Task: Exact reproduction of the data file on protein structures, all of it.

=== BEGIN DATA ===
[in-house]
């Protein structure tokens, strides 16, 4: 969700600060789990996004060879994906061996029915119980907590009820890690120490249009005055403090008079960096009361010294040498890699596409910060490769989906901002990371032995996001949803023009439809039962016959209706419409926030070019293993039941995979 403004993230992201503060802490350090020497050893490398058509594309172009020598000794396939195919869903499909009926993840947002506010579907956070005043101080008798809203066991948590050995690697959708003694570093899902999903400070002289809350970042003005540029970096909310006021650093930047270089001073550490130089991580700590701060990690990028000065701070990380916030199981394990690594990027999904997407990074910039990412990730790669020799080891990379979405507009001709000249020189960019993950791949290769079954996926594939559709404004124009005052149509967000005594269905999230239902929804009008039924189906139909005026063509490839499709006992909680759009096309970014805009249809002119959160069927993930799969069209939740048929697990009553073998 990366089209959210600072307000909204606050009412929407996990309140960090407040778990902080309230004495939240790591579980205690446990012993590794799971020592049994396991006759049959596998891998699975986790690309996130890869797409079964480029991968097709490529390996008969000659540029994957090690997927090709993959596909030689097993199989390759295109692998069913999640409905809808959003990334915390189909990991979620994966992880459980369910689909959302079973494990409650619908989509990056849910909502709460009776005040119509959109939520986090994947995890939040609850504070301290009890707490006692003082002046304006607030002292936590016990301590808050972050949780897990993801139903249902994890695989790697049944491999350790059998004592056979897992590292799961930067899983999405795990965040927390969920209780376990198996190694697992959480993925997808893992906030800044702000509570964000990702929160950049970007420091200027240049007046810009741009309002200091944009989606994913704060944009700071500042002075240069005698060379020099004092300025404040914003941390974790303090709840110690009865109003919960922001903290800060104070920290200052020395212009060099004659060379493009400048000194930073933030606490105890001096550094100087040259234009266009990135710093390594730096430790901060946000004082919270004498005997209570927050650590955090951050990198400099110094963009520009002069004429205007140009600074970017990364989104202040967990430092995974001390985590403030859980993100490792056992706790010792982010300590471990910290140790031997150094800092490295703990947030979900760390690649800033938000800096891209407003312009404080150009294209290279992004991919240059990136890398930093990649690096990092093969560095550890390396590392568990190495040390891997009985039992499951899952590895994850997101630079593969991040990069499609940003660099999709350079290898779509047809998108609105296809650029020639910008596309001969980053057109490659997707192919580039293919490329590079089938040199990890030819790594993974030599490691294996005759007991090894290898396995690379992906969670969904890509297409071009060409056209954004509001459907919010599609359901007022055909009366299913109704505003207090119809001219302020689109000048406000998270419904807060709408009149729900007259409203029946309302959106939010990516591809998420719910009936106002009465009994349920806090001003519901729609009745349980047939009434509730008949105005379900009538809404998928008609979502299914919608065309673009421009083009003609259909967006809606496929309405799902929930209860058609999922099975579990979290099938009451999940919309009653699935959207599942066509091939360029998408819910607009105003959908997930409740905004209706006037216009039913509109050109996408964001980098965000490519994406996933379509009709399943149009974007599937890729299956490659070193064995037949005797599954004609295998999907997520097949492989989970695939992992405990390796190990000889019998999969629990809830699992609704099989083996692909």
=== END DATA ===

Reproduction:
[in-house]
């Protein structure tokens, strides 16, 4: 969700600060789990996004060879994906061996029915119980907590009820890690120490249009005055403090008079960096009361010294040498890699596409910060490769989906901002990371032995996001949803023009439809039962016959209706419409926030070019293993039941995979 403004993230992201503060802490350090020497050893490398058509594309172009020598000794396939195919869903499909009926993840947002506010579907956070005043101080008798809203066991948590050995690697959708003694570093899902999903400070002289809350970042003005540029970096909310006021650093930047270089001073550490130089991580700590701060990690990028000065701070990380916030199981394990690594990027999904997407990074910039990412990730790669020799080891990379979405507009001709000249020189960019993950791949290769079954996926594939559709404004124009005052149509967000005594269905999230239902929804009008039924189906139909005026063509490839499709006992909680759009096309970014805009249809002119959160069927993930799969069209939740048929697990009553073998 990366089209959210600072307000909204606050009412929407996990309140960090407040778990902080309230004495939240790591579980205690446990012993590794799971020592049994396991006759049959596998891998699975986790690309996130890869797409079964480029991968097709490529390996008969000659540029994957090690997927090709993959596909030689097993199989390759295109692998069913999640409905809808959003990334915390189909990991979620994966992880459980369910689909959302079973494990409650619908989509990056849910909502709460009776005040119509959109939520986090994947995890939040609850504070301290009890707490006692003082002046304006607030002292936590016990301590808050972050949780897990993801139903249902994890695989790697049944491999350790059998004592056979897992590292799961930067899983999405795990965040927390969920209780376990198996190694697992959480993925997808893992906030800044702000509570964000990702929160950049970007420091200027240049007046810009741009309002200091944009989606994913704060944009700071500042002075240069005698060379020099004092300025404040914003941390974790303090709840110690009865109003919960922001903290800060104070920290200052020395212009060099004659060379493009400048000194930073933030606490105890001096550094100087040259234009266009990135710093390594730096430790901060946000004082919270004498005997209570927050650590955090951050990198400099110094963009520009002069004429205007140009600074970017990364989104202040967990430092995974001390985590403030859980993100490792056992706790010792982010300590471990910290140790031997150094800092490295703990947030979900760390690649800033938000800096891209407003312009404080150009294209290279992004991919240059990136890398930093990649690096990092093969560095550890390396590392568990190495040390891997009985039992499951899952590895994850997101630079593969991040990069499609940003660099999709350079290898779509047809998108609105296809650029020639910008596309001969980053057109490659997707192919580039293919490329590079089938040199990890030819790594993974030599490691294996005759007991090894290898396995690379992906969670969904890509297409071009060409056209954004509001459907919010599609359901007022055909009366299913109704505003207090119809001219302020689109000048406000998270419904807060709408009149729900007259409203029946309302959106939010990516591809998420719910009936106002009465009994349920806090001003519901729609009745349980047939009434509730008949105005379900009538809404998928008609979502299914919608065309673009421009083009003609259909967006809606496929309405799902929930209860058609999922099975579990979290099938009451999940919309009653699935959207599942066509091939360029998408819910607009105003959908997930409740905004209706006037216009039913509109050109996408964001980098965000490519994406996933379509009709399943149009974007599937890729299956490659070193064995037949005797599954004609295998999907997520097949492989989970695939992992405990390796190990000889019998999969629990809830699992609704099989083996692909």